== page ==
The Aubrge le St-Amour is another delightful, relaxing inn, situated in the heart of the village. The spacious rooms are artistically decorated and again the food is
For a great café for everything from a cup of coffee to a full meal Tartazzina is a good choice, on a warm sunny day you can sit out on the terrace. The Moccador nearby offers a wider range of food and is one of several with snails on the menu. It's one of the limited number of eateries open on Monday and Tuesday nights.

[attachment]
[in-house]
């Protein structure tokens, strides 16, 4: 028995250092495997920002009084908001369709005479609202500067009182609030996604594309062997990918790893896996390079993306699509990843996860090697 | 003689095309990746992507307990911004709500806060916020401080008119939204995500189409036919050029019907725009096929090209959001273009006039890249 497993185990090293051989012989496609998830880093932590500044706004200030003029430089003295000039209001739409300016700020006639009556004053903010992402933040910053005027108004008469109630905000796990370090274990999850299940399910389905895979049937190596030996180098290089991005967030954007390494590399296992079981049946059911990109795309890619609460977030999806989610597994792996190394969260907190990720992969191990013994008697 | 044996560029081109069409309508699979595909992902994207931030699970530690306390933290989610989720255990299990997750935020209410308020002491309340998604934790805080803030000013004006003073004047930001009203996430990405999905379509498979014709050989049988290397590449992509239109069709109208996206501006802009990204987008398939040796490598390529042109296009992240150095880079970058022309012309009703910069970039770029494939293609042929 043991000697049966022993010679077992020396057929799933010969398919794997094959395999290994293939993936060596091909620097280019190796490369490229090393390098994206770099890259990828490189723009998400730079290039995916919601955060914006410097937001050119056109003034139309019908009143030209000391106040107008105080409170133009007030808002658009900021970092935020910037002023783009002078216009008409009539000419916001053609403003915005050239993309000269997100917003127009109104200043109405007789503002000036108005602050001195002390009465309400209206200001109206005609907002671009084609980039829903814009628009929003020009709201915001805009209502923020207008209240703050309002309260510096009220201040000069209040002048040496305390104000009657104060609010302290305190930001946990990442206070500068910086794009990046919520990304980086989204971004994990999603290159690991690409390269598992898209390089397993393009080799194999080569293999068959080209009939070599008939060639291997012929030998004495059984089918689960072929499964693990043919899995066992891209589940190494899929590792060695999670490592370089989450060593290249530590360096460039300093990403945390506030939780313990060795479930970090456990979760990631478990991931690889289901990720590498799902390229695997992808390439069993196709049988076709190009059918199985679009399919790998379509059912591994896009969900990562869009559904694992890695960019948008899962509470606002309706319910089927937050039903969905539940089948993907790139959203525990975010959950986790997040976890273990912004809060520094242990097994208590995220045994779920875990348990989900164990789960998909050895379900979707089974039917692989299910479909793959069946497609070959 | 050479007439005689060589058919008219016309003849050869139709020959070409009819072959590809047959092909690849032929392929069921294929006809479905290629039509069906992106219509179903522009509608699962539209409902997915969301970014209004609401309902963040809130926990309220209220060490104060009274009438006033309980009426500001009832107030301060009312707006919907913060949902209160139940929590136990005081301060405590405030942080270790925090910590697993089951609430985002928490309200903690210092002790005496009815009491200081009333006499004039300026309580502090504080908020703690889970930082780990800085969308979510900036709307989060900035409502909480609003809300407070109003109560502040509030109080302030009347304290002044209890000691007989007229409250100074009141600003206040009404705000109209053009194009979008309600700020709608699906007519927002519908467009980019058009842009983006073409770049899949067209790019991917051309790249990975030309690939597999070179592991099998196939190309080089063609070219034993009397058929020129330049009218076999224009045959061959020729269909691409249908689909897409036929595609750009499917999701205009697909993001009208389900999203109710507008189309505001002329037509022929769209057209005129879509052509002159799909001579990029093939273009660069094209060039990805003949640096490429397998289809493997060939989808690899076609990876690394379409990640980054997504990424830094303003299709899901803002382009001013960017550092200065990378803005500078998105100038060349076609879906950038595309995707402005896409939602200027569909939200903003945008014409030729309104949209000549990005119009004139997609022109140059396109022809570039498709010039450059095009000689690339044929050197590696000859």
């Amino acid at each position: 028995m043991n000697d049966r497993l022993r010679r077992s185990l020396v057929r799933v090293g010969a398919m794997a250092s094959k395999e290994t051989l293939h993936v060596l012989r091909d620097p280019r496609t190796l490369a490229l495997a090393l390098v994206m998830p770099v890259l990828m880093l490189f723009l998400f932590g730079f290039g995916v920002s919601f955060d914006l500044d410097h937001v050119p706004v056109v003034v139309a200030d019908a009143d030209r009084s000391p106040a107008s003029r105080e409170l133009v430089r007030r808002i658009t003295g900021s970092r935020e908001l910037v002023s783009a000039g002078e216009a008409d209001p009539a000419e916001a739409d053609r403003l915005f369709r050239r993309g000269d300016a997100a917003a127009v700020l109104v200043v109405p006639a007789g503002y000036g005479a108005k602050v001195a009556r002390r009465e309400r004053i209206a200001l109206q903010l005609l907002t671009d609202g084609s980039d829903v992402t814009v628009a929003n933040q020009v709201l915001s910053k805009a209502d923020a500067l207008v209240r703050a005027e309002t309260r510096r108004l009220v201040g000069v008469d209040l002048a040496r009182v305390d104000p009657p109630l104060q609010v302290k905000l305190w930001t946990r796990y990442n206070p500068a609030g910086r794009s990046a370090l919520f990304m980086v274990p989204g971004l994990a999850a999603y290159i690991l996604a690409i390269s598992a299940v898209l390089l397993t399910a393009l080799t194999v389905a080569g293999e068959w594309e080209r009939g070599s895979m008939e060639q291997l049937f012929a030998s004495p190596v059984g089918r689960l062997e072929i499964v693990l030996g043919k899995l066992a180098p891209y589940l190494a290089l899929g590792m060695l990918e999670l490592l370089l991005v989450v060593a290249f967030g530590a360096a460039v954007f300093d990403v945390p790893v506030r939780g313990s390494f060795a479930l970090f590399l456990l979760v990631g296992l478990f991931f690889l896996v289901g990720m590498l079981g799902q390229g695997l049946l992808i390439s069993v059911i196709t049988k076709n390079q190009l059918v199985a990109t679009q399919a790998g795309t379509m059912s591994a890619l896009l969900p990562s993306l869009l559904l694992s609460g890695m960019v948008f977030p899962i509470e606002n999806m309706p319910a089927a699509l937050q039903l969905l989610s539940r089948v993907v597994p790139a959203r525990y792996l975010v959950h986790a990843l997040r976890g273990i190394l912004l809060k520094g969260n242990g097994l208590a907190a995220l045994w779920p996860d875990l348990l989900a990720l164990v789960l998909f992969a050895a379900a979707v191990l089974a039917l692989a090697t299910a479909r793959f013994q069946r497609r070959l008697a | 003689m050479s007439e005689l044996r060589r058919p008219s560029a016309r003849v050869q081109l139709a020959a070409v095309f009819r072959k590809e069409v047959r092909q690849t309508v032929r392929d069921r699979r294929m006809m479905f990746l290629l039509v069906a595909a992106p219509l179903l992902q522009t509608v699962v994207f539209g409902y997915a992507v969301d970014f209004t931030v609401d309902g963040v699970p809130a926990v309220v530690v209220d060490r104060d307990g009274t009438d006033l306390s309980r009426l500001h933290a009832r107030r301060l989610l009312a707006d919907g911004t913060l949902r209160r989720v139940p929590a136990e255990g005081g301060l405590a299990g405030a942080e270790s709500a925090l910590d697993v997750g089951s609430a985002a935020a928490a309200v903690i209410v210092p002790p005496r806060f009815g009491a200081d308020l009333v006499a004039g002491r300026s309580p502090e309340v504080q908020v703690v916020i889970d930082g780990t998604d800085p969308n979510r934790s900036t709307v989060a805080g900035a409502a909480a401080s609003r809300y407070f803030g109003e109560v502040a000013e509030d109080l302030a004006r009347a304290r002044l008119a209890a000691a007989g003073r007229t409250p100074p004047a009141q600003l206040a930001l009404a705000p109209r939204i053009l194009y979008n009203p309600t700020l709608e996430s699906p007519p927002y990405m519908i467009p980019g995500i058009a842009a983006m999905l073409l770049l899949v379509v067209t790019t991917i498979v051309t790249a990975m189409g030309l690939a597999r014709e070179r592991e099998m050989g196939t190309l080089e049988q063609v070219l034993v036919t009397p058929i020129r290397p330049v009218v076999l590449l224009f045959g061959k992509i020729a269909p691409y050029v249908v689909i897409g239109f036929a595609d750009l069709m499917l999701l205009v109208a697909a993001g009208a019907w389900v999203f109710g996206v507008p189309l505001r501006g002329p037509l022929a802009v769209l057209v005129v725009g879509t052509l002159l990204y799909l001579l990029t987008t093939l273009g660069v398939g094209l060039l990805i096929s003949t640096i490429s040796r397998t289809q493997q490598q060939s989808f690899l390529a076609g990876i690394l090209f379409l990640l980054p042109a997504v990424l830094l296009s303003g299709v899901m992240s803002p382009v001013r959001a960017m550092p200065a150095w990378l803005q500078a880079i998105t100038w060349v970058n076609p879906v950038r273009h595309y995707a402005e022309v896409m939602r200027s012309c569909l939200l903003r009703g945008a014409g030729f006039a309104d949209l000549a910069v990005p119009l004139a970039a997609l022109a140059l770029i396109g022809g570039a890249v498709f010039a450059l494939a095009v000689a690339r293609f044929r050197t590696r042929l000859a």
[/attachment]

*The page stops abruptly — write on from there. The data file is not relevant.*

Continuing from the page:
Unusually there's also an Indian take away in town - International Spice man Dass Paul produces excellent home made Indian food - a rare treat in any ski resort.
If you still have any energy left you might like to join the night snowshoeing crew for a night time hike over snow.
The resort also limits its grooming to less than a quarter of the main trails, even less when there's fresh powder about, so the likelihood of more knarly terrain appearing each day is high.